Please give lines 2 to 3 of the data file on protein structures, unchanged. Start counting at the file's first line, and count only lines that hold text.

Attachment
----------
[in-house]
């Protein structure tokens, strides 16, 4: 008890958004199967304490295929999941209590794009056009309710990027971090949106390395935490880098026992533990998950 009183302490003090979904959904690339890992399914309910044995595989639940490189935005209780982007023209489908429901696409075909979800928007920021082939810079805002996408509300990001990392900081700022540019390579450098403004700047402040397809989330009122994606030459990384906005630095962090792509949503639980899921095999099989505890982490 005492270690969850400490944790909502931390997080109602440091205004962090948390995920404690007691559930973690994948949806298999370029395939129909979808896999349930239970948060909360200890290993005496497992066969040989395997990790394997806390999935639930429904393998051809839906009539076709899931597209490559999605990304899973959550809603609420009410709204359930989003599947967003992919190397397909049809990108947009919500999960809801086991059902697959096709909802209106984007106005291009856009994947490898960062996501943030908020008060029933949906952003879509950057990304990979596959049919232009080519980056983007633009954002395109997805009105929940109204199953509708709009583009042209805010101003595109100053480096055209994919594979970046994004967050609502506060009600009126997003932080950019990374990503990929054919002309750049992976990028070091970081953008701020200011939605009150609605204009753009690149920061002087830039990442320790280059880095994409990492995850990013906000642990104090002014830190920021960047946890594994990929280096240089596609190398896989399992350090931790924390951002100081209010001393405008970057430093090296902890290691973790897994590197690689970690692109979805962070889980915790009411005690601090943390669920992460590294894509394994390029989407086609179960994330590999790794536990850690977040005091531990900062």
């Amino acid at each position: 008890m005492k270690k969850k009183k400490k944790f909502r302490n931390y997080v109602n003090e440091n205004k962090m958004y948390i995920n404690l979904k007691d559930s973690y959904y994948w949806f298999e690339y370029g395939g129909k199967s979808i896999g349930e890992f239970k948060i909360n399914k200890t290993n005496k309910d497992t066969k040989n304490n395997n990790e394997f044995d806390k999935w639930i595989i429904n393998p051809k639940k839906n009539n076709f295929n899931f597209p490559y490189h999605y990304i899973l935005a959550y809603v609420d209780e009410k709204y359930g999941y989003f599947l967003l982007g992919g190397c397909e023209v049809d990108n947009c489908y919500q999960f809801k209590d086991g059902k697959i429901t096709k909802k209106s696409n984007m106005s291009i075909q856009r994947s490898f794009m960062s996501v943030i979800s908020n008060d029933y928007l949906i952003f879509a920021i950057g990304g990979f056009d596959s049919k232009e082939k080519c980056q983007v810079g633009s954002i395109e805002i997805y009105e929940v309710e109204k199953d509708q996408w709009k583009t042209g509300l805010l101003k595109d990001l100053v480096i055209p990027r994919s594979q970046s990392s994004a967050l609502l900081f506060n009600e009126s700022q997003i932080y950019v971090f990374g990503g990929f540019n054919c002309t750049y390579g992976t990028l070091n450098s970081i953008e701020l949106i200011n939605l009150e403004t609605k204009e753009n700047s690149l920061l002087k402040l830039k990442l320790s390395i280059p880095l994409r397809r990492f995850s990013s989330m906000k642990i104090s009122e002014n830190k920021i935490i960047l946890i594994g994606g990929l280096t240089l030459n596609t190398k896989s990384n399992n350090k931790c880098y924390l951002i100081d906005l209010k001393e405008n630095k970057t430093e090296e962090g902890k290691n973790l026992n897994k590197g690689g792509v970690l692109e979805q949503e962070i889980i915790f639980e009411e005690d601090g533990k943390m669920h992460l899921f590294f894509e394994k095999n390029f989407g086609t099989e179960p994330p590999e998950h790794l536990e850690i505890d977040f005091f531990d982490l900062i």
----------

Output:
């Protein structure tokens, strides 16, 4: 008890958004199967304490295929999941209590794009056009309710990027971090949106390395935490880098026992533990998950 009183302490003090979904959904690339890992399914309910044995595989639940490189935005209780982007023209489908429901696409075909979800928007920021082939810079805002996408509300990001990392900081700022540019390579450098403004700047402040397809989330009122994606030459990384906005630095962090792509949503639980899921095999099989505890982490 005492270690969850400490944790909502931390997080109602440091205004962090948390995920404690007691559930973690994948949806298999370029395939129909979808896999349930239970948060909360200890290993005496497992066969040989395997990790394997806390999935639930429904393998051809839906009539076709899931597209490559999605990304899973959550809603609420009410709204359930989003599947967003992919190397397909049809990108947009919500999960809801086991059902697959096709909802209106984007106005291009856009994947490898960062996501943030908020008060029933949906952003879509950057990304990979596959049919232009080519980056983007633009954002395109997805009105929940109204199953509708709009583009042209805010101003595109100053480096055209994919594979970046994004967050609502506060009600009126997003932080950019990374990503990929054919002309750049992976990028070091970081953008701020200011939605009150609605204009753009690149920061002087830039990442320790280059880095994409990492995850990013906000642990104090002014830190920021960047946890594994990929280096240089596609190398896989399992350090931790924390951002100081209010001393405008970057430093090296902890290691973790897994590197690689970690692109979805962070889980915790009411005690601090943390669920992460590294894509394994390029989407086609179960994330590999790794536990850690977040005091531990900062």
């Amino acid at each position: 008890m005492k270690k969850k009183k400490k944790f909502r302490n931390y997080v109602n003090e440091n205004k962090m958004y948390i995920n404690l979904k007691d559930s973690y959904y994948w949806f298999e690339y370029g395939g129909k199967s979808i896999g349930e890992f239970k948060i909360n399914k200890t290993n005496k309910d497992t066969k040989n304490n395997n990790e394997f044995d806390k999935w639930i595989i429904n393998p051809k639940k839906n009539n076709f295929n899931f597209p490559y490189h999605y990304i899973l935005a959550y809603v609420d209780e009410k709204y359930g999941y989003f599947l967003l982007g992919g190397c397909e023209v049809d990108n947009c489908y919500q999960f809801k209590d086991g059902k697959i429901t096709k909802k209106s696409n984007m106005s291009i075909q856009r994947s490898f794009m960062s996501v943030i979800s908020n008060d029933y928007l949906i952003f879509a920021i950057g990304g990979f056009d596959s049919k232009e082939k080519c980056q983007v810079g633009s954002i395109e805002i997805y009105e929940v309710e109204k199953d509708q996408w709009k583009t042209g509300l805010l101003k595109d990001l100053v480096i055209p990027r994919s594979q970046s990392s994004a967050l609502l900081f506060n009600e009126s700022q997003i932080y950019v971090f990374g990503g990929f540019n054919c002309t750049y390579g992976t990028l070091n450098s970081i953008e701020l949106i200011n939605l009150e403004t609605k204009e753009n700047s690149l920061l002087k402040l830039k990442l320790s390395i280059p880095l994409r397809r990492f995850s990013s989330m906000k642990i104090s009122e002014n830190k920021i935490i960047l946890i594994g994606g990929l280096t240089l030459n596609t190398k896989s990384n399992n350090k931790c880098y924390l951002i100081d906005l209010k001393e405008n630095k970057t430093e090296e962090g902890k290691n973790l026992n897994k590197g690689g792509v970690l692109e979805q949503e962070i889980i915790f639980e009411e005690d601090g533990k943390m669920h992460l899921f590294f894509e394994k095999n390029f989407g086609t099989e179960p994330p590999e998950h790794l536990e850690i505890d977040f005091f531990d982490l900062i």